NICK BILTON is one of the people we listen to most closely on tech. Now the Times' lead technology writer, he's a veteran of New York Press (during that publication's golden years) and of the Times's research-and-development lab. In his new book, I Live In the Future and Here's How It Works, he begins by checking in on an industry often credited with pushing digital innovation -- yep, porn -- and discovers that it has suffered a death just as ugly as any entrenched old-media vertical.
Every book festival needs legendary dudes like DENNIS LEHANE and TOM PERROTTA -- the kinds of authors whose stories are famous even to people who don't read books. The awesome thing about Lehane and Perrotta is that they've both given far more than their celebrity to the cause: last year Lehane used his star power to throw some shine on Boston's lesser-known mystery authors in Boston Noir, a compendium whose launch party headlined the inaugural Boston Book Festival.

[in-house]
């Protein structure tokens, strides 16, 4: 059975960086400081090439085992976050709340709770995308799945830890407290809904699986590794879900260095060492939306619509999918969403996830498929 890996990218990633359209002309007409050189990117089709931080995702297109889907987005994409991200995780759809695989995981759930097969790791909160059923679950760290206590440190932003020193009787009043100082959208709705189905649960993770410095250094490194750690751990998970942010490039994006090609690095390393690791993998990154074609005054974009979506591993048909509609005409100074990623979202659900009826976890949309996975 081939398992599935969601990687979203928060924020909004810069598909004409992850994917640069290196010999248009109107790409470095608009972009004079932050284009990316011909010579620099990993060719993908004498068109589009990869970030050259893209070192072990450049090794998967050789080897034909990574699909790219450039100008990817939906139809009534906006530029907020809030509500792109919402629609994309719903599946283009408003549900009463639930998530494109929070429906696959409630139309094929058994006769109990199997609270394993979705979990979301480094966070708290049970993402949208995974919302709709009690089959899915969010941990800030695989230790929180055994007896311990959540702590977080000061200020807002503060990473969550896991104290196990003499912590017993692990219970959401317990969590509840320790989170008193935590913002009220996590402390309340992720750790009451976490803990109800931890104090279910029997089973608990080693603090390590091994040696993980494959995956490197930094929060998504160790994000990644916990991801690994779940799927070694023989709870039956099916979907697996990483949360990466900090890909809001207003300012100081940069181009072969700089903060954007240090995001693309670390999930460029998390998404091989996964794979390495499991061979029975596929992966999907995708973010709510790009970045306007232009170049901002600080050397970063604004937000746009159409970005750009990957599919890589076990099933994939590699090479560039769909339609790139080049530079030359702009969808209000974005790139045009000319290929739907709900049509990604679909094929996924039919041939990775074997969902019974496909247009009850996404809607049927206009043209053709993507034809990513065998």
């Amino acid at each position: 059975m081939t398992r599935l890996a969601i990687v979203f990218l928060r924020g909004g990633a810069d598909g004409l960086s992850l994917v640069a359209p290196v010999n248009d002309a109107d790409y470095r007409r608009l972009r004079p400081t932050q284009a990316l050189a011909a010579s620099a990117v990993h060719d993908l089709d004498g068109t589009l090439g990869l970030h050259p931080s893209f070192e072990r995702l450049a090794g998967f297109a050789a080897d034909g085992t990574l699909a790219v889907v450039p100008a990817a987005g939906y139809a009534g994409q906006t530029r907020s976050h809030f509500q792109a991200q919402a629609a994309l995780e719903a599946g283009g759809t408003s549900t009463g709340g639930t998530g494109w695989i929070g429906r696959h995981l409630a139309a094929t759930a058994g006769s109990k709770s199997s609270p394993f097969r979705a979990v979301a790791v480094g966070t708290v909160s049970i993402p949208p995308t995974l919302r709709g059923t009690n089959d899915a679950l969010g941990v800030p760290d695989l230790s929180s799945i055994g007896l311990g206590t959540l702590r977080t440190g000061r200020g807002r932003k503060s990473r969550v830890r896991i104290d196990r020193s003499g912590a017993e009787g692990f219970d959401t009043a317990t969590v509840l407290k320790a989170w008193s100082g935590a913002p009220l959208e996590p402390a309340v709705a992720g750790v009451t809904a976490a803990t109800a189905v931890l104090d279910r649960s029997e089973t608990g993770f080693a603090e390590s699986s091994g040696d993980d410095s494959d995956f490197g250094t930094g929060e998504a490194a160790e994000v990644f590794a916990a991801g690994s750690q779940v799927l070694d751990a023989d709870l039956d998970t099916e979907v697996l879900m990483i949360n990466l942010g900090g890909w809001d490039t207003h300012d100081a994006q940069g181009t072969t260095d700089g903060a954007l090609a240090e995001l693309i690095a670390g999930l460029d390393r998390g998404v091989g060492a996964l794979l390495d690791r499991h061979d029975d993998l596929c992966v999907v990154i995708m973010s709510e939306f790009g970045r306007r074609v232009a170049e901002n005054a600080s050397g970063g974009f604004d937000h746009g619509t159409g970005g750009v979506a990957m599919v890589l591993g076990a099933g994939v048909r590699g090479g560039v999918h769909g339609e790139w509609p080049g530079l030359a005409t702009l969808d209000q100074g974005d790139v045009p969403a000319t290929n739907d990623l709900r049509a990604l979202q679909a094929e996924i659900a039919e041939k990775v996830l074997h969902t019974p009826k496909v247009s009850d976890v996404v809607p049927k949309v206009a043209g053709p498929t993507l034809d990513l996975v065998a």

Inspiration is seldom as easy as it seems. One of the lessons of STEVEN JOHNSON's Where Good Ideas Come From: The Natural History of Innovation is that "Eureka!" moments -- sudden pinpoints of revelation -- are usually myths. Instead of coming like a flash of light, great ideas simmer. They benefit from intellectual incubation And this panel, also featuring one inventor, one surgeon, and one designer, is its own greenhouse of genius.
This program was titled, optimistically, "ISRAEL/PALESTINE: NOVEL APPROACHES." Alas, it turned into "Israel/Palestine: Same Old Shit." Well, what did you expect? Put human canonball Alan Dershowitz on a panel with the Palestinian novelist Susan Abulhawa, a daughter of 1967 refugees, and you've got a new version of the old saw: Boston went to an argument about the Israel/Palestine situation and a book reading nearly broke out.
As promised, the Boston Phoenix will be podcasting every panel from this year's second annual BOSTON BOOK FESTIVAL, yet another smashing success last weekend. (Don't take our word for it -- check the hashtag.) For those of you who were there, it's never too late to fill out your bingo card. And since it was impossible to catch everything, we're kicking things off with a panel we really wanted to see but didn't: a tribute to the late mystery legend Robert B.